The spring flooding along the Missouri River cost Nebraska nearly $189 million in lost agricultural crop sales and related economic activity, according to a study by the Nebraska Farm Bureau.
"We knew the economic losses to farmers and the state were high, but we wanted to quantify them for future policy discussions," says Nebraska Farm Bureau President Keith Olsen.
The study looked at 14 counties along the Missouri River which border South Dakota or Iowa.
"Of the total, $105.8 million of the total is lost crop sales experienced by farmers," says Jay Rempe, ag economist and vice president of governmental affairs for the Farm Bureau. "The remainder is the economic activity indirectly lost in these areas that did not occur because of the crop losses such as processing, marketing and distribution or the purchases of agricultural equipment.
"The total figure also includes the effects of fewer household purchases by farmers and others who are indirectly involved with the growing of crops in the affected region."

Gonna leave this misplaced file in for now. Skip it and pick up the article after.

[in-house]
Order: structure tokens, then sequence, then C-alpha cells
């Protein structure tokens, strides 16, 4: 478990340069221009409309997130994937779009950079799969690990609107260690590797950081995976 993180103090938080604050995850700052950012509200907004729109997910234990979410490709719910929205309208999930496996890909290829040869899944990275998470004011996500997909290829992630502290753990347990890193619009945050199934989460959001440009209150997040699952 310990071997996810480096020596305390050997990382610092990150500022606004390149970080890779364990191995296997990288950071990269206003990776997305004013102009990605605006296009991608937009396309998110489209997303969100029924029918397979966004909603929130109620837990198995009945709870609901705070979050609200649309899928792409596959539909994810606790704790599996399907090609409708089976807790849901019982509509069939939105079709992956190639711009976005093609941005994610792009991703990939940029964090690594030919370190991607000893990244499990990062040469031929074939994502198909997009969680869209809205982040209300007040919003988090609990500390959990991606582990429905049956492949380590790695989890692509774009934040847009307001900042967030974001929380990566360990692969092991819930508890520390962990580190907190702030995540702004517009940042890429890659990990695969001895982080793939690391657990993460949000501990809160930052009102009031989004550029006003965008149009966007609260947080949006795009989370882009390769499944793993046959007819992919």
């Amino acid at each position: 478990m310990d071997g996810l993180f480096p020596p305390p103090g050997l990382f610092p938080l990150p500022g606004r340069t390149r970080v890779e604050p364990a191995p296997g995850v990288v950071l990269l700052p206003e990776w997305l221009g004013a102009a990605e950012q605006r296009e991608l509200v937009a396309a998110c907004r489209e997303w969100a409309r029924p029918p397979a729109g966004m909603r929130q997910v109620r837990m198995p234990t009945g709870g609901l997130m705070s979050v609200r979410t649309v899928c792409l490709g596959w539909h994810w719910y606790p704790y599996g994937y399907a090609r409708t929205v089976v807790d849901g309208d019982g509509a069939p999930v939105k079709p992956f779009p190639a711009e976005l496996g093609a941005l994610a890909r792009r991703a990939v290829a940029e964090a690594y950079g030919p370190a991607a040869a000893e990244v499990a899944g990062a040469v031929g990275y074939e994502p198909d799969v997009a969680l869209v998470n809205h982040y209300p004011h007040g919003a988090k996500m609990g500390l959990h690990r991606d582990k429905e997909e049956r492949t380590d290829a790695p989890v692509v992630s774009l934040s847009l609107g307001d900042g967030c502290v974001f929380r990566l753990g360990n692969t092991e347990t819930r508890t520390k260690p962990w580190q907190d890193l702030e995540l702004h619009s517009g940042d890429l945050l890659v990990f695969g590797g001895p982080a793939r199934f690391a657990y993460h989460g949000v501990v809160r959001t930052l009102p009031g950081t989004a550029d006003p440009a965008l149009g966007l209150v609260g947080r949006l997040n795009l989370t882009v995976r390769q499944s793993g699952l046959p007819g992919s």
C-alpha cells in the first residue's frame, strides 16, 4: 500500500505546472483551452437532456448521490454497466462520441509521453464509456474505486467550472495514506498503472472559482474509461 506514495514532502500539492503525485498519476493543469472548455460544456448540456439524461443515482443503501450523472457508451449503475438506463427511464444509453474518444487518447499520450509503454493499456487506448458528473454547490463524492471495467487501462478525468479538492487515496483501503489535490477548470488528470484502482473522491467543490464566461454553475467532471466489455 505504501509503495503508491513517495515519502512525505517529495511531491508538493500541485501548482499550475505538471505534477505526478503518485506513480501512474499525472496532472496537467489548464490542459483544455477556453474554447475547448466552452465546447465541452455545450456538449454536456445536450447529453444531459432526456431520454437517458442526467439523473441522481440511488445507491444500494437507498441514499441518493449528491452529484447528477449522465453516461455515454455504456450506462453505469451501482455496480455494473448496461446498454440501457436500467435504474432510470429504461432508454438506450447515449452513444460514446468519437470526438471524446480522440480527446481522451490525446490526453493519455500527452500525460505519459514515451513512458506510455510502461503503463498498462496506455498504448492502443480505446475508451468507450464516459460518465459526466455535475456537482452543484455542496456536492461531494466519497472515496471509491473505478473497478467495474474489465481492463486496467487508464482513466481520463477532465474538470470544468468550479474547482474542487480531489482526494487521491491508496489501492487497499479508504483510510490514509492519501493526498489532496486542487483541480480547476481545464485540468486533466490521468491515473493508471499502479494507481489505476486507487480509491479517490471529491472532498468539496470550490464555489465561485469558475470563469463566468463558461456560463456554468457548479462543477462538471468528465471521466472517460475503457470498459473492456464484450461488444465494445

The study also estimated the crop income indirectly lost in these counties resulted in nearly $57.8 million in wages that would have been generated from the growing of crops and supporting activities if the flooding hadn't occurred, he said.
Burt and Washington Counties experienced the highest losses, both topping $28 million in impacts, according to the study.
Nebraska's net farm income for 2011 also will be affected, Rempe says, with the flooding accounting for more than $41 million less than expected if there had there been no flooding event.
The study looked only at lost crops and doesn't include such costs as disaster clean-up, reduced soil productivity, repairs to levees and impacts on buildings, roads and other property, Olsen notes.
"The total $189 million is the impact for Nebraska for 2011, but the farmers who were affected will be dealing with the effects of the flood and lower crop yields for years to come. And that will mean less economic activity in eastern Nebraska for several years to come."The study was conducted by Decision Innovation Solutions of Urbandale, Iowa, which also studied the economic impacts of the flooding on Iowa, on behalf of the Iowa Farm Bureau. The flood's impact on six Iowa southwestern counties was pegged at $207 million.